There are Pros out there today, including some on this site that use 5-6yr old Macs to do their work and its still working for them. Apple, for the past 8 or so years has never focused on strictly on specs. Apple never focuses strictly on specs, but the experience which is far more important than the specs in the end. This is something that some PC people just don't get. All they seem to care about is this pissing contest of who has faster hardware. 99% of people buying a computer today don't give a rats ass what generation of hardware is inside a Mac or PC, nor do they understand it anyways so in the grand scheme of things, what difference does it make? Yes, there is a niche group that do care and thats fine...Apple doesn't cater to this group and they shouldn't have to. Apple isn't for everyone and Apple knows this...you aren't going to make everyone happy no matter what you do. 
    edited October 2017 macpluspluswilliamlondon
  • Reply 12 of 56
    SoliSoli Posts: 9,271member
    tjwolf said:
    "All that would remain would be backwards-compatibility measures similar to "Rosetta" allowing for PowerPC code to run on Intel processors" - there's an important difference here: Rosetta worked because the x86 processor was a lot faster than the PowerPC users were used to, so they didn't perceive much of a slowdown.  But as you mentioned yourself, the A11 is "only" about on par with a low-end x86 i7 from a pure performance perspective - so with emulation, a user would definitely notice a degradation.  Mitigating things (a lot?) are that most apps probably spend the majority of their CPU cycles inside Apple's APIs - and when they make a call into Apple's code, that can run at native speeds/non-emulated.
    Besides the advances in features and compiling for Xcode that will make transitioning Mac apps much easier today than it was for transitioning PPC to x86 or Motorola to PPC, it's also not as important when we talk about today's landscape starting with low-end Macs that have fast internet connections and a Mac App Store. They simply don't need to have MS and Adobe rewrite their apps or run in emulation in order to compete with something like the Chromebooks in schools.
  • Reply 13 of 56
    macxpress said:
    xzu said:
    Is there such thing as "Cooks Law"? It would state that Mac Hardware is always at least 2 years behind PC hardware in processing power and 4 years in graphics.
    And yet millions and millions of people around the world still buy Macs each and every quarter...I guess Apple doesn't have a clue as to what it's doing.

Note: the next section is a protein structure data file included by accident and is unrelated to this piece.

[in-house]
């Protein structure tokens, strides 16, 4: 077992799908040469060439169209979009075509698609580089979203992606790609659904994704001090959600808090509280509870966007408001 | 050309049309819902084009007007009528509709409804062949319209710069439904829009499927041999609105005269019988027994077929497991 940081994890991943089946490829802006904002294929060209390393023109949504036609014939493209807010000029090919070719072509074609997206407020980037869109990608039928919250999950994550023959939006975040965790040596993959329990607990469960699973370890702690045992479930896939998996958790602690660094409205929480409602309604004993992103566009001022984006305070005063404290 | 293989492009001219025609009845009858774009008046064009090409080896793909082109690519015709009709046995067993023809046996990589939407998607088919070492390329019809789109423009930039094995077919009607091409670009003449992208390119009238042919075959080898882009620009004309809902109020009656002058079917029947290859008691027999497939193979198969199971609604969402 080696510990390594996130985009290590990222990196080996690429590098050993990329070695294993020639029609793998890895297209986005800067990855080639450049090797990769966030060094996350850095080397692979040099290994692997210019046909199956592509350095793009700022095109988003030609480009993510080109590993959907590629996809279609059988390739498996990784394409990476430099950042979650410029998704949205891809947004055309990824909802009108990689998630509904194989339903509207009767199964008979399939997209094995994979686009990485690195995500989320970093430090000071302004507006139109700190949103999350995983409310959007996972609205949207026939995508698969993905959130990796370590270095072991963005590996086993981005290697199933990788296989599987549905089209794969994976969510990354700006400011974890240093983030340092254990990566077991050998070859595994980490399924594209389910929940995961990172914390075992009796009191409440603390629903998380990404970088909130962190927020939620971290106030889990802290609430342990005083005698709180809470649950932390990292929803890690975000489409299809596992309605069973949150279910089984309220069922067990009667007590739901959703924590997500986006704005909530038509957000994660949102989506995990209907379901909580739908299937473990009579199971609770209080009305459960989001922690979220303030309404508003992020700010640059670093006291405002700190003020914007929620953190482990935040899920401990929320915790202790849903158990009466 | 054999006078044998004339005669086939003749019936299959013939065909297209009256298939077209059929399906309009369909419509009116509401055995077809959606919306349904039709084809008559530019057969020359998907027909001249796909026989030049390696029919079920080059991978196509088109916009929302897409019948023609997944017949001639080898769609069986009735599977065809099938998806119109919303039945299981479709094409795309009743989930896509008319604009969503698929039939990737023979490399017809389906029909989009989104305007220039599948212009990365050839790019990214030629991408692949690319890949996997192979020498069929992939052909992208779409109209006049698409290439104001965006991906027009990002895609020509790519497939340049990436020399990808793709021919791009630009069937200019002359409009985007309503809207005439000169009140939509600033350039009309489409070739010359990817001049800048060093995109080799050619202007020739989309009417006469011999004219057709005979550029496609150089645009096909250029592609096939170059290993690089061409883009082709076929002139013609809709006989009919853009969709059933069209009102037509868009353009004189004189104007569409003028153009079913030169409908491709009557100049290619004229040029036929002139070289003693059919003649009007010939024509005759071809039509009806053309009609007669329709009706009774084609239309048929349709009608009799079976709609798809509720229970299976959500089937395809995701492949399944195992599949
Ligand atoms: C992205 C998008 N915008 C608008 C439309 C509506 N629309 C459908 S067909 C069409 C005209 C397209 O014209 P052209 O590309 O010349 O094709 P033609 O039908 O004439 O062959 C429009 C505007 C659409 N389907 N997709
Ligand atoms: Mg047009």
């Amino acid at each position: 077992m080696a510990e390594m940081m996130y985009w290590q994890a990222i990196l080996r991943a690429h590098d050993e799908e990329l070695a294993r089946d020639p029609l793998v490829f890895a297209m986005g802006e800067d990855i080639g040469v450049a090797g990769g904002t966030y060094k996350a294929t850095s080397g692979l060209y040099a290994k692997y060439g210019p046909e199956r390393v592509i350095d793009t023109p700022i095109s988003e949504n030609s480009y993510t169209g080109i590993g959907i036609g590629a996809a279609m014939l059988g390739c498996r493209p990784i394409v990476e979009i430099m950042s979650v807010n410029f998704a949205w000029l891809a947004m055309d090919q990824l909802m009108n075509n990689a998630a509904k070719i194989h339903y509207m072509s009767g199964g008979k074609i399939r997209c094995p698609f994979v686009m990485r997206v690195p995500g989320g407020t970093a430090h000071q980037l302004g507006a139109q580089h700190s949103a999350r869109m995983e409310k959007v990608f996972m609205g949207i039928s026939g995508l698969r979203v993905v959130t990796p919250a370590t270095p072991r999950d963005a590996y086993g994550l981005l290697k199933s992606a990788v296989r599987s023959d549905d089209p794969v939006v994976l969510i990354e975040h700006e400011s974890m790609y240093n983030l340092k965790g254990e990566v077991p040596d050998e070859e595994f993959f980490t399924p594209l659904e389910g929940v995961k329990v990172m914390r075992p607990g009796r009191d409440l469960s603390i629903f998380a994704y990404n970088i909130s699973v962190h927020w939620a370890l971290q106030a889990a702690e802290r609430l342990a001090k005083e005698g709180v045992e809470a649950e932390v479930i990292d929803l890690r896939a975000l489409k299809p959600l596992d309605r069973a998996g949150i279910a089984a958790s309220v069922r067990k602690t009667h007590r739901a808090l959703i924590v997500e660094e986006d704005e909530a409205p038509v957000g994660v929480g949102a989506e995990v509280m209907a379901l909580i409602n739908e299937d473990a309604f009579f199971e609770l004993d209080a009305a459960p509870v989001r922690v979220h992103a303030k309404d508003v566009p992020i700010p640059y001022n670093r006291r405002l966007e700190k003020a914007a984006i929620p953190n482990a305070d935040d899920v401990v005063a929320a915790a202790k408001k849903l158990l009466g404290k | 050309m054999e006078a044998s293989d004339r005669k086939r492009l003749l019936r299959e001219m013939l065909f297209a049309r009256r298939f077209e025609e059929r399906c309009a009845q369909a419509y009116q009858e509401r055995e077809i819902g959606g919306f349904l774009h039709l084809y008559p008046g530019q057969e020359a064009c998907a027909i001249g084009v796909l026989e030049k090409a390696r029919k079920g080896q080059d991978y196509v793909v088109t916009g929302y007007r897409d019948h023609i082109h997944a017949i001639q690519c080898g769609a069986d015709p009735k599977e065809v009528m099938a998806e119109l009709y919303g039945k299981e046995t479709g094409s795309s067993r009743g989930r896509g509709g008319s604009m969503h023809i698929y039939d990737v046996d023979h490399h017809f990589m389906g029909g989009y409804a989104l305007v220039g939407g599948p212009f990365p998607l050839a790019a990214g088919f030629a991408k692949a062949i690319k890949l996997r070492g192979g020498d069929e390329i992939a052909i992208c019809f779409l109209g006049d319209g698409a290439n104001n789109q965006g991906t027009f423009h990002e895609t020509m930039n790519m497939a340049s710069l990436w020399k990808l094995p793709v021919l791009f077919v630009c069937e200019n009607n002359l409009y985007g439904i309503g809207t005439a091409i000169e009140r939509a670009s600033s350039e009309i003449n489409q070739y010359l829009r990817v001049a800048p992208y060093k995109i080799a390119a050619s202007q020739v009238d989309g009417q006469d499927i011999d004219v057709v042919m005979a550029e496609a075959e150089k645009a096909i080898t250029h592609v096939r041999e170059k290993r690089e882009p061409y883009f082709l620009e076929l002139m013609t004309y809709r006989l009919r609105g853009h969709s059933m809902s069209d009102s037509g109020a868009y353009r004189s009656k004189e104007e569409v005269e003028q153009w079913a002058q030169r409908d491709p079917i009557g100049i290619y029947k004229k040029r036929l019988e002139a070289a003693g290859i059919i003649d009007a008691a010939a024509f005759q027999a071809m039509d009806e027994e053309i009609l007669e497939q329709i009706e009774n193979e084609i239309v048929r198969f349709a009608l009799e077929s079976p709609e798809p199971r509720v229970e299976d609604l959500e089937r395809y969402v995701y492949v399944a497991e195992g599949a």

There are Pros out there today, including some on this site that use 5-6yr old Macs to do their work and its still working for them. Apple, for the past 8 or so years has never focused on strictly on specs. Apple never focuses strictly on specs, but the experience which is far more important than the specs in the end. This is something that some PC people just don't get. All they seem to care about is this pissing contest of who has faster hardware. 99% of people buying a computer today don't give a rats ass what generation of hardware is inside a Mac or PC, nor do they understand it anyways so in the grand scheme of things, what difference does it make? Yes, there is a niche group that do care and thats fine...Apple doesn't cater to this group and they shouldn't have to. Apple isn't for everyone and Apple knows this...you aren't going to make everyone happy no matter what you do. 
    Unfortunately, many people look solely at surface specs of a processor -- a new flashy chip must always be better -- but in many cases are just not a fit (talking about laptops here).  Apple uses power-efficient onboard Intel graphics -- and these are never the first chips that Intel manufactures for when introducing a new generation.  Intel tends to start with the smaller die sized chips with lesser graphics first.  In the Wintel laptop makers -- they tend to jump on the new processors immediately - often settling with processors which have lesser integrated graphics and/or other compromises because the vast majority of people just equate new generation with must use.